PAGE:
Obamacare The Affordable Care Act and Michigan divorce: According to the University of Michigan, a divorce results in about 115,000 women losing their private health insurance every year.
Many rely on the Consolidated Omnibus Business Reconciliation Act (COBRA) to provide relief. If a former spouse is employed by a company that offers health insurance (and meets other technical requirements), they must offer COBRA. The cost of COBRA is directly related to the cost paid by an employer. If they negotiated a good deal, you get the benefit of the bargain, however, COBRA is often expensive. In addition, COBRA coverage can only last 36 months.
Under Obamacare, many people will be eligible for a government tax credit toward insurance coverage. The availability of the government tax credit entitlement will likely effect both alimony and property considerations in a divorce.
When we consider alimony, primary considerations include the difference of the parties incomes and the parties expenses. Therefore, the cost of health insurance will often effect an alimony award. After all, there is only so much money to go around when parties divorce. However, the Obamacare government tax credits may be seen as a form of income, similar to Social Security.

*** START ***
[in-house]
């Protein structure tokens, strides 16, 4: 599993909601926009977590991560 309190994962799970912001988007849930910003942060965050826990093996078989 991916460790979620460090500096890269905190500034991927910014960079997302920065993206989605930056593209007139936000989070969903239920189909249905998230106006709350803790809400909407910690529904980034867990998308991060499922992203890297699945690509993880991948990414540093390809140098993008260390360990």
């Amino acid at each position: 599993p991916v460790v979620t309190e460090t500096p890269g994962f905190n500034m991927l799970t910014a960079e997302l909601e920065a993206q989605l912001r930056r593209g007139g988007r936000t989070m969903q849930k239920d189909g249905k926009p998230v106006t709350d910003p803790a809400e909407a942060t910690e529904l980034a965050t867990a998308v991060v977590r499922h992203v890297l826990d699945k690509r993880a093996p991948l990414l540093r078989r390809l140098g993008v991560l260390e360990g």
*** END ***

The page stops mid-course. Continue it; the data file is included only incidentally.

Court’s have spoken on Social Security but are silent on Obamacare.
It is well settled law that Social Security benefits are not divisible in a divorce. However, it remains to be seen if Obamacare government tax credits will be. Even if they are not, the entitlement will certainly change the negotiation landscape in a divorce.
This is what the discussion may look like: “Why should my client pay for COBRA when your client has an Obamacare government tax credit?” or even “My client wants 1/2 of the Obamacare tax credit”?
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By: Daniel Findling
The Divorce Guy, Michigan Divorce Attorneys and Specialists